What to do in Tokyo, Japan
Tokyo is Japan's capital and the world's most populous metropolis. It is also one of Japan's 47 prefectures, consisting of 23 central city wards and multiple cities, towns and villages west of the city centre. Tokyo offers a seemingly unlimited choice of shopping, entertainment, culture and dining to its visitors. The city's history can be appreciated in districts such as Asakusa, and in many excellent museums, historic temples and gardens. Contrary to common perception, Tokyo also offers a number of attractive green spaces in the city center and within relatively short train rides at its outskirts.
Things to Do in Tokyo:
Even if you're not a sushi connoisseur, the Tsukiji Market offers an unforgettable experience. While many claim it to be the largest fish market in the world, the handling of more than 2,000 tons of fish per day wows almost any traveler.
If you make it to one museum in Tokyo, this one had better be it. Japan's oldest and most expansive museum, the Tokyo National Museum hosts the largest collection of Japanese art and artifacts on the planet.
The Meiji Shrine is a Shinto shrine dedicated to Emperor Meiji and Empress Shoken. Japanese history credits Emperor Meiji for modernizing Japan in the late 19th and early 20th centuries.
Envision a mini Atlantis rising out of the water, conveniently right next to downtown Tokyo. That's Odaiba. This neighborhood/ mini-island is a hub of entertainment, eateries and architecture. You'll want to snap shots of the futuristic-looking Fuji TV Building and Tokyo Big Sight structures. And among other attractions, you'll find the Panasonic Center, Toyata Mega Web (the company's gigantic showroom), National Museum of Emerging Science and Innovation and several shopping malls. But, aside from the distractions on Odaiba, the gorgeous views across the water have most eyes turned back toward downtown. And at night, the Rainbow Bridge electrifies the glittering skyline with glorious colors.
Tokyo boasts the über luxurious Ginza. Elite residents will tell you that you should head to this neighborhood to do your heavy-duty shopping. While mega department stores like Matsuya and Hankyu dominate the landscape, designer retailers like Chanel and Cartier also maintain a presence. We caution you against splurging on a shopping spree in Ginza because you'll find most of these fashions in the United States at cheaper prices. That said, visitors enjoy simply exploring this bustling neighborhood. Long boulevards of designer shops with Louis Vuitton and Cartier thrown in for good measure.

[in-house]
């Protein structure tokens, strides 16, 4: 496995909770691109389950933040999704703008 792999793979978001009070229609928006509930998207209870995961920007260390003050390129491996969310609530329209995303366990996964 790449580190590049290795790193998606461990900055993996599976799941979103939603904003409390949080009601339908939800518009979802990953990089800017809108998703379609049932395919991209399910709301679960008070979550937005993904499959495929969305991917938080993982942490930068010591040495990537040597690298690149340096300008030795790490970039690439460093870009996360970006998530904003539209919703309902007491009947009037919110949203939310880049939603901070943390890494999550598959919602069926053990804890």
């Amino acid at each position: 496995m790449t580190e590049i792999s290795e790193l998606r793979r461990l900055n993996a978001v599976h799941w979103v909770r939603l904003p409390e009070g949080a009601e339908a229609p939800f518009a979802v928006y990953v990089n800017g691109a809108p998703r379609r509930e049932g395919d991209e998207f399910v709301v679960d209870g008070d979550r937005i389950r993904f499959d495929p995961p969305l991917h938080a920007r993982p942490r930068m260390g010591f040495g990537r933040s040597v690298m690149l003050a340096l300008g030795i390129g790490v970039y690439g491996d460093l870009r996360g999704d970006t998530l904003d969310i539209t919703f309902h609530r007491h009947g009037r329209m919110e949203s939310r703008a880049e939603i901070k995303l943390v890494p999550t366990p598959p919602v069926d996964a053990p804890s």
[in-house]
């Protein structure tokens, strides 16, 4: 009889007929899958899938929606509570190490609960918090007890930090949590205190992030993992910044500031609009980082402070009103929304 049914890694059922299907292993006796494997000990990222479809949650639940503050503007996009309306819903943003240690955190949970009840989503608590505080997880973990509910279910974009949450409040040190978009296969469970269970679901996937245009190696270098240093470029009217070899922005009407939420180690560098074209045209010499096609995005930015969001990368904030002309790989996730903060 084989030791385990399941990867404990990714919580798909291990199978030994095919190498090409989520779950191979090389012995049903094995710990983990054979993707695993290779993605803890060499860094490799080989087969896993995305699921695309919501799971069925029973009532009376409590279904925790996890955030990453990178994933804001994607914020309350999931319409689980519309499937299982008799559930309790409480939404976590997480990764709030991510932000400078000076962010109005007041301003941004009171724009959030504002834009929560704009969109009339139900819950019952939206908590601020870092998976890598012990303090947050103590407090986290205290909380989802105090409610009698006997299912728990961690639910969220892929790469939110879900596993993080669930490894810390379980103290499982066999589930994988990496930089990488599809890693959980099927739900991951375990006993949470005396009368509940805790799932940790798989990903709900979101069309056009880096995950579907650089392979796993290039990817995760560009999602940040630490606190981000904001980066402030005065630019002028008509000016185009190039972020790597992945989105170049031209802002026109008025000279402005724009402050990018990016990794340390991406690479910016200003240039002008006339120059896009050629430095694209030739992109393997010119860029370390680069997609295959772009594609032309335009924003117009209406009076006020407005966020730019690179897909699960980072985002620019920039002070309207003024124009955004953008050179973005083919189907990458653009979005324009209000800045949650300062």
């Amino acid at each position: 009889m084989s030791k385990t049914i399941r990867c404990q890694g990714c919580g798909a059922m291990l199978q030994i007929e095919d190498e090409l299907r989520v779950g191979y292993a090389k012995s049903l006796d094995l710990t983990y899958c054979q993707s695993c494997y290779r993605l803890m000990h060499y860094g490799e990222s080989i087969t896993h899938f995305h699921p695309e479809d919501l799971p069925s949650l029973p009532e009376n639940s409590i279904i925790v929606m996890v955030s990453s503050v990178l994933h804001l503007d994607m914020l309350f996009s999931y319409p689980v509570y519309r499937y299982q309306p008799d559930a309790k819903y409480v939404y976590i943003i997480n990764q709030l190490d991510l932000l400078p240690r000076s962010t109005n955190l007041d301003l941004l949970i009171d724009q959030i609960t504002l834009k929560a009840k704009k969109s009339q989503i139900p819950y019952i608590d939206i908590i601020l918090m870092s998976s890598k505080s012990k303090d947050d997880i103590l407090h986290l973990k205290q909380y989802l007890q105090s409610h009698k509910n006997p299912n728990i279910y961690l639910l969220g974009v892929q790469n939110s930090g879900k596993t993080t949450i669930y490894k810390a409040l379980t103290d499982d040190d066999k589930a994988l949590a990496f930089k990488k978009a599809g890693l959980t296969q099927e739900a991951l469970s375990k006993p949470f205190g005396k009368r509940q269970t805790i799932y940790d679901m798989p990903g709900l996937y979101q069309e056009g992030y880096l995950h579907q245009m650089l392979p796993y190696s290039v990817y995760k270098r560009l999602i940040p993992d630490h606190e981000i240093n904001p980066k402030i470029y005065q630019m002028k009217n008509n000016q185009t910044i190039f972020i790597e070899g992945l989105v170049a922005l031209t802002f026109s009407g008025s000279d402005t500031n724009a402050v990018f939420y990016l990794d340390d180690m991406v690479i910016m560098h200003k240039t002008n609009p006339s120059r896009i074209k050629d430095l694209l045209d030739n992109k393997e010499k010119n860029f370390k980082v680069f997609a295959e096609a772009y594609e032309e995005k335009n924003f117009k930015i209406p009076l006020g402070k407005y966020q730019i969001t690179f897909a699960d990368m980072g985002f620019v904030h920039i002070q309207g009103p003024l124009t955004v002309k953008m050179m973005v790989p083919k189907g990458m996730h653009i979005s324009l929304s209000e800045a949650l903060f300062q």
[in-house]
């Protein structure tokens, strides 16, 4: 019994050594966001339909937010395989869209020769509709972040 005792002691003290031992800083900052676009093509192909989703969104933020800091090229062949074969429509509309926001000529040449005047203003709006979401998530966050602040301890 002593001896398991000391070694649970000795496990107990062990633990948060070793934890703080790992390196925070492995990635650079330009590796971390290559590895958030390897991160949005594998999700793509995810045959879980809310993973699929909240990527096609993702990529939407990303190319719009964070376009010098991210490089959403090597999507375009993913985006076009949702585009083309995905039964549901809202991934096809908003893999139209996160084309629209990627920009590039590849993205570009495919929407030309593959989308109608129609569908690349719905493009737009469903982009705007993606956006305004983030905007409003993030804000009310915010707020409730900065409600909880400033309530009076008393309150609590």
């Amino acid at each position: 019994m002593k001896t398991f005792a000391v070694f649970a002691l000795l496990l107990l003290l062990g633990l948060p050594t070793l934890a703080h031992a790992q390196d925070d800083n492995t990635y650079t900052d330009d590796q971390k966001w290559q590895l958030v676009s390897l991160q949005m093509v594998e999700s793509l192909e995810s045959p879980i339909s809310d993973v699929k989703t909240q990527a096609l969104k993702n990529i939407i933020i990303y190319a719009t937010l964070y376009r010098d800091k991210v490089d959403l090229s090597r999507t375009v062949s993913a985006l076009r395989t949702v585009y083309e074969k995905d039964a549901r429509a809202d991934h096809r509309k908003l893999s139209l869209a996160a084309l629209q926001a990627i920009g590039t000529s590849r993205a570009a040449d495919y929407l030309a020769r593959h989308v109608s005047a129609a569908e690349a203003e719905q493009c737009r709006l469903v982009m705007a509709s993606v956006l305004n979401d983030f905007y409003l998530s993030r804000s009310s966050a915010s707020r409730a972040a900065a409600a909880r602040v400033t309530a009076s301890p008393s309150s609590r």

Just to the west of downtown Tokyo, the Shinjuku Gyoen National Garden is a gorgeous urban oasis. A popular site of blossoming cherry trees in the spring, this park packs in the tourists and residents alike year-round. Shinjukusanchome and Shinjukugyeonmae metro stations. You'll have to fork over a small fee (200 JPY or about $2.50 USD) to enter, but the fresh air is worth every yen. Come to recline on the grass between 9 a.m. and 4 p.m. Tuesday through Sunday, and every day during the cherry blossom season.
At the entrance you'll be handcuffed, then the waitress dress in police outfit will bring you to the locked cell, it may not sound very appealing but locals and visitor actually like the experience of dining at The Lockup's, it's great success restaurant which they have now open in various location in Japan. Japan is home to a number of wacky and curious theme restaurants but The Lockup fits in a very particular genre, that of "haunted prison on the moon."
You'll have the best dining experienced in Tokyo
Remember to drop by 7Eleven when you're hungry in the middle of the night, food here is good!
Tube - faster and most convenient way to get around Tokyo
One of the most famous and most heavily used intersections. Adjacent to Hachikō Plaza is arguably one of the coolest intersections you will ever see in your life. Made famous in the West following Sofia Coppola’s Lost in Translation, Shibuya Crossing is remarkable for its throngs of people, blazing neon lights and enormous video screens, which sometimes display live videos of the street scene below. The sheer energy of the place is enough to stop you dead in your tracks while you loudly proclaim to yourself, ‘Wow – I’m in Tokyo!’ (according to Lonely Planet)
This techie nirvana is Akihabara. Tokyo's premier electronics district has gadgets of every kind in booths on side streets and mega department stores like Ishimaru Denki and Laox.
Tokyo Tower is the world's tallest steel tower at 333 meters—13 meters more than its Parisian counterpart. This Asian equivalent serves as a radio and television broadcasting structure as well as a tourist lookout. There are two observation decks, one at 150 meters and one at 250 meters.
Tokyo Sea Life Park
This well-designed aquarium features numerous habitats that mimic bodies of water from around the world, like the Caribbean Sea, Indian Ocean, and Atlantic Ocean. Kids will especially adore the penguin exhibit.
The museum showcases the work of Miyazaki Hayao's Studio Ghibli—the famous Japanese animation company that produced films like Spirited Away and Ponyo on the Cliff by the Sea. Don't expect formal, indoor exhibits. The facility's quirky interior design mimics the actual animation studio. There's also a kid's play area, a brief history of anime and a rooftop garden that features character sculptures. You can even watch a short film that plays exclusively at the museum and rotates each month.
~ japan-guide.com ~
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